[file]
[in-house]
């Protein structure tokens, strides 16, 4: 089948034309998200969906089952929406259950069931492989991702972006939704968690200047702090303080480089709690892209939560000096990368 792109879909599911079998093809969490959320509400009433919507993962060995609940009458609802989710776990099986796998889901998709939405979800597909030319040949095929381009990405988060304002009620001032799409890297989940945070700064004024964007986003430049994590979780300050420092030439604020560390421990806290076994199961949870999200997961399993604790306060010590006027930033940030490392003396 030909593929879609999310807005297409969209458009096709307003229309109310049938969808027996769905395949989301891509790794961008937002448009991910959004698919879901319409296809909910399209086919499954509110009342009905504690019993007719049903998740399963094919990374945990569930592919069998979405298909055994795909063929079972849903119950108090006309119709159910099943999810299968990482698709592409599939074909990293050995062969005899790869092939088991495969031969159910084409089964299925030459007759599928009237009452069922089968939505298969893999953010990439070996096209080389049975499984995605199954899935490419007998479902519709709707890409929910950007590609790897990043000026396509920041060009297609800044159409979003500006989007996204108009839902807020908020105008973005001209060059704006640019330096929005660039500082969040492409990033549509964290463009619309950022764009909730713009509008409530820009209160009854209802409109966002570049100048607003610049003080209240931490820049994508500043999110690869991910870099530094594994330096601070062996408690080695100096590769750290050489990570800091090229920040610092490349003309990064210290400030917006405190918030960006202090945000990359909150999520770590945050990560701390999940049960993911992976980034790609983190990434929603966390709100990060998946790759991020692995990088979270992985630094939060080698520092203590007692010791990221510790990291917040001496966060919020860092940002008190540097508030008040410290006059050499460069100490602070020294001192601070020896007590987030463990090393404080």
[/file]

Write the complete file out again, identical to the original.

[in-house]
């Protein structure tokens, strides 16, 4: 089948034309998200969906089952929406259950069931492989991702972006939704968690200047702090303080480089709690892209939560000096990368 792109879909599911079998093809969490959320509400009433919507993962060995609940009458609802989710776990099986796998889901998709939405979800597909030319040949095929381009990405988060304002009620001032799409890297989940945070700064004024964007986003430049994590979780300050420092030439604020560390421990806290076994199961949870999200997961399993604790306060010590006027930033940030490392003396 030909593929879609999310807005297409969209458009096709307003229309109310049938969808027996769905395949989301891509790794961008937002448009991910959004698919879901319409296809909910399209086919499954509110009342009905504690019993007719049903998740399963094919990374945990569930592919069998979405298909055994795909063929079972849903119950108090006309119709159910099943999810299968990482698709592409599939074909990293050995062969005899790869092939088991495969031969159910084409089964299925030459007759599928009237009452069922089968939505298969893999953010990439070996096209080389049975499984995605199954899935490419007998479902519709709707890409929910950007590609790897990043000026396509920041060009297609800044159409979003500006989007996204108009839902807020908020105008973005001209060059704006640019330096929005660039500082969040492409990033549509964290463009619309950022764009909730713009509008409530820009209160009854209802409109966002570049100048607003610049003080209240931490820049994508500043999110690869991910870099530094594994330096601070062996408690080695100096590769750290050489990570800091090229920040610092490349003309990064210290400030917006405190918030960006202090945000990359909150999520770590945050990560701390999940049960993911992976980034790609983190990434929603966390709100990060998946790759991020692995990088979270992985630094939060080698520092203590007692010791990221510790990291917040001496966060919020860092940002008190540097508030008040410290006059050499460069100490602070020294001192601070020896007590987030463990090393404080």